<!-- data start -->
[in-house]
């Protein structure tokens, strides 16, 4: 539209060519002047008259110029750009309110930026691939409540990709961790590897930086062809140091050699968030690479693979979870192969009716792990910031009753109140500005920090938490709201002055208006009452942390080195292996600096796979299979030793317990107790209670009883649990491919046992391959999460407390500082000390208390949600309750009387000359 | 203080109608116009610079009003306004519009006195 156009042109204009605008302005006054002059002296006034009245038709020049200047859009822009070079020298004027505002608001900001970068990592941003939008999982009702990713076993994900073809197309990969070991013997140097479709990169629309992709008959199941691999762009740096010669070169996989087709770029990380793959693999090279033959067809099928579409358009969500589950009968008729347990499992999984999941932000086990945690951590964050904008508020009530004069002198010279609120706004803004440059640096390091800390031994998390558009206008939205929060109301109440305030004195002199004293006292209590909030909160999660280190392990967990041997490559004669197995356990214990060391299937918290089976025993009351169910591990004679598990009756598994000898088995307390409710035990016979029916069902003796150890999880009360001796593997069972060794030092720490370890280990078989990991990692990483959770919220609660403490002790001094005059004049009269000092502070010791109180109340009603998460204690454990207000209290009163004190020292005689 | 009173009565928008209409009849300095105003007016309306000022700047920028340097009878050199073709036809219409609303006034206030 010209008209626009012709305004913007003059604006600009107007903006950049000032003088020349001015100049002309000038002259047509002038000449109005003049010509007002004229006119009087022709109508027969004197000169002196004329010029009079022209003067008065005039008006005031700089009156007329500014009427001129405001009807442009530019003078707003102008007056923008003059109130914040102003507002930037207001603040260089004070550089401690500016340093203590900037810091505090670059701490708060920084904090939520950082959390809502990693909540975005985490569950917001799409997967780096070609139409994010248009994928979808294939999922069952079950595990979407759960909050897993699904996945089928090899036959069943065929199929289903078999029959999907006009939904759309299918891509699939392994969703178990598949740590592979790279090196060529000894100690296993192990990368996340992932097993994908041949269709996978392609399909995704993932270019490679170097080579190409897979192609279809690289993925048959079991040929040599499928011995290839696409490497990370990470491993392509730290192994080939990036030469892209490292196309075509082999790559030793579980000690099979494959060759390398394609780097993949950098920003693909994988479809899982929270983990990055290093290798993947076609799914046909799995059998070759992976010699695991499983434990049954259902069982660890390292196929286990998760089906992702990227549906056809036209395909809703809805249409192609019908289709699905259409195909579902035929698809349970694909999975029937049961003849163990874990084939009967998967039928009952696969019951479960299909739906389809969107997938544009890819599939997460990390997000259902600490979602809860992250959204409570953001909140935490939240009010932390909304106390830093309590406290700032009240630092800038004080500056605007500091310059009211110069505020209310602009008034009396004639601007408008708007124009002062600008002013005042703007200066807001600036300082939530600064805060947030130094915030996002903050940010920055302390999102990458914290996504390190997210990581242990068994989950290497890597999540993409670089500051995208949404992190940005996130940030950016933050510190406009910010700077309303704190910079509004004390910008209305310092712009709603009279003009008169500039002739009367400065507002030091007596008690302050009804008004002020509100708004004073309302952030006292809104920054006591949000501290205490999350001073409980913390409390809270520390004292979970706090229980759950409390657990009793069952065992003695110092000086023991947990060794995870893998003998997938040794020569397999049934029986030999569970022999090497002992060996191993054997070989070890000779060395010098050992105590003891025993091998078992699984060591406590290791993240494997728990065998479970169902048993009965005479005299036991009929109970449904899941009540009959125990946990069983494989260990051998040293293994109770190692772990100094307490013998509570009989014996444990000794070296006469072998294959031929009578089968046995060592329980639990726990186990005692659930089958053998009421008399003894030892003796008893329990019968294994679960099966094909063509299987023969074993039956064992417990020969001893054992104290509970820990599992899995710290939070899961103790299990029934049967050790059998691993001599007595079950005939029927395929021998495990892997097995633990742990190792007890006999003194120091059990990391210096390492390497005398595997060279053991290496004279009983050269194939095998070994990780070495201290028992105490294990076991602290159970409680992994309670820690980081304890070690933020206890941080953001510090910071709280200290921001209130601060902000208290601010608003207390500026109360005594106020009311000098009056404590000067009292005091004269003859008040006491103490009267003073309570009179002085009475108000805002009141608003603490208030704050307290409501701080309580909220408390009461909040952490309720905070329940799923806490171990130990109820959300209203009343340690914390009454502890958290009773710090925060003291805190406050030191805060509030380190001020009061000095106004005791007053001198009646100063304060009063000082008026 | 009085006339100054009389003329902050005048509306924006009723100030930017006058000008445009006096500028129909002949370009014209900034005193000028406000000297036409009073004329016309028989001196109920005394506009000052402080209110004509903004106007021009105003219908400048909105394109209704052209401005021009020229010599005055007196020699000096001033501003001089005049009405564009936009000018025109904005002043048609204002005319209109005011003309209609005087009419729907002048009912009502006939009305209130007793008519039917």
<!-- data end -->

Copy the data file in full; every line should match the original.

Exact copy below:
[in-house]
């Protein structure tokens, strides 16, 4: 539209060519002047008259110029750009309110930026691939409540990709961790590897930086062809140091050699968030690479693979979870192969009716792990910031009753109140500005920090938490709201002055208006009452942390080195292996600096796979299979030793317990107790209670009883649990491919046992391959999460407390500082000390208390949600309750009387000359 | 203080109608116009610079009003306004519009006195 156009042109204009605008302005006054002059002296006034009245038709020049200047859009822009070079020298004027505002608001900001970068990592941003939008999982009702990713076993994900073809197309990969070991013997140097479709990169629309992709008959199941691999762009740096010669070169996989087709770029990380793959693999090279033959067809099928579409358009969500589950009968008729347990499992999984999941932000086990945690951590964050904008508020009530004069002198010279609120706004803004440059640096390091800390031994998390558009206008939205929060109301109440305030004195002199004293006292209590909030909160999660280190392990967990041997490559004669197995356990214990060391299937918290089976025993009351169910591990004679598990009756598994000898088995307390409710035990016979029916069902003796150890999880009360001796593997069972060794030092720490370890280990078989990991990692990483959770919220609660403490002790001094005059004049009269000092502070010791109180109340009603998460204690454990207000209290009163004190020292005689 | 009173009565928008209409009849300095105003007016309306000022700047920028340097009878050199073709036809219409609303006034206030 010209008209626009012709305004913007003059604006600009107007903006950049000032003088020349001015100049002309000038002259047509002038000449109005003049010509007002004229006119009087022709109508027969004197000169002196004329010029009079022209003067008065005039008006005031700089009156007329500014009427001129405001009807442009530019003078707003102008007056923008003059109130914040102003507002930037207001603040260089004070550089401690500016340093203590900037810091505090670059701490708060920084904090939520950082959390809502990693909540975005985490569950917001799409997967780096070609139409994010248009994928979808294939999922069952079950595990979407759960909050897993699904996945089928090899036959069943065929199929289903078999029959999907006009939904759309299918891509699939392994969703178990598949740590592979790279090196060529000894100690296993192990990368996340992932097993994908041949269709996978392609399909995704993932270019490679170097080579190409897979192609279809690289993925048959079991040929040599499928011995290839696409490497990370990470491993392509730290192994080939990036030469892209490292196309075509082999790559030793579980000690099979494959060759390398394609780097993949950098920003693909994988479809899982929270983990990055290093290798993947076609799914046909799995059998070759992976010699695991499983434990049954259902069982660890390292196929286990998760089906992702990227549906056809036209395909809703809805249409192609019908289709699905259409195909579902035929698809349970694909999975029937049961003849163990874990084939009967998967039928009952696969019951479960299909739906389809969107997938544009890819599939997460990390997000259902600490979602809860992250959204409570953001909140935490939240009010932390909304106390830093309590406290700032009240630092800038004080500056605007500091310059009211110069505020209310602009008034009396004639601007408008708007124009002062600008002013005042703007200066807001600036300082939530600064805060947030130094915030996002903050940010920055302390999102990458914290996504390190997210990581242990068994989950290497890597999540993409670089500051995208949404992190940005996130940030950016933050510190406009910010700077309303704190910079509004004390910008209305310092712009709603009279003009008169500039002739009367400065507002030091007596008690302050009804008004002020509100708004004073309302952030006292809104920054006591949000501290205490999350001073409980913390409390809270520390004292979970706090229980759950409390657990009793069952065992003695110092000086023991947990060794995870893998003998997938040794020569397999049934029986030999569970022999090497002992060996191993054997070989070890000779060395010098050992105590003891025993091998078992699984060591406590290791993240494997728990065998479970169902048993009965005479005299036991009929109970449904899941009540009959125990946990069983494989260990051998040293293994109770190692772990100094307490013998509570009989014996444990000794070296006469072998294959031929009578089968046995060592329980639990726990186990005692659930089958053998009421008399003894030892003796008893329990019968294994679960099966094909063509299987023969074993039956064992417990020969001893054992104290509970820990599992899995710290939070899961103790299990029934049967050790059998691993001599007595079950005939029927395929021998495990892997097995633990742990190792007890006999003194120091059990990391210096390492390497005398595997060279053991290496004279009983050269194939095998070994990780070495201290028992105490294990076991602290159970409680992994309670820690980081304890070690933020206890941080953001510090910071709280200290921001209130601060902000208290601010608003207390500026109360005594106020009311000098009056404590000067009292005091004269003859008040006491103490009267003073309570009179002085009475108000805002009141608003603490208030704050307290409501701080309580909220408390009461909040952490309720905070329940799923806490171990130990109820959300209203009343340690914390009454502890958290009773710090925060003291805190406050030191805060509030380190001020009061000095106004005791007053001198009646100063304060009063000082008026 | 009085006339100054009389003329902050005048509306924006009723100030930017006058000008445009006096500028129909002949370009014209900034005193000028406000000297036409009073004329016309028989001196109920005394506009000052402080209110004509903004106007021009105003219908400048909105394109209704052209401005021009020229010599005055007196020699000096001033501003001089005049009405564009936009000018025109904005002043048609204002005319209109005011003309209609005087009419729907002048009912009502006939009305209130007793008519039917």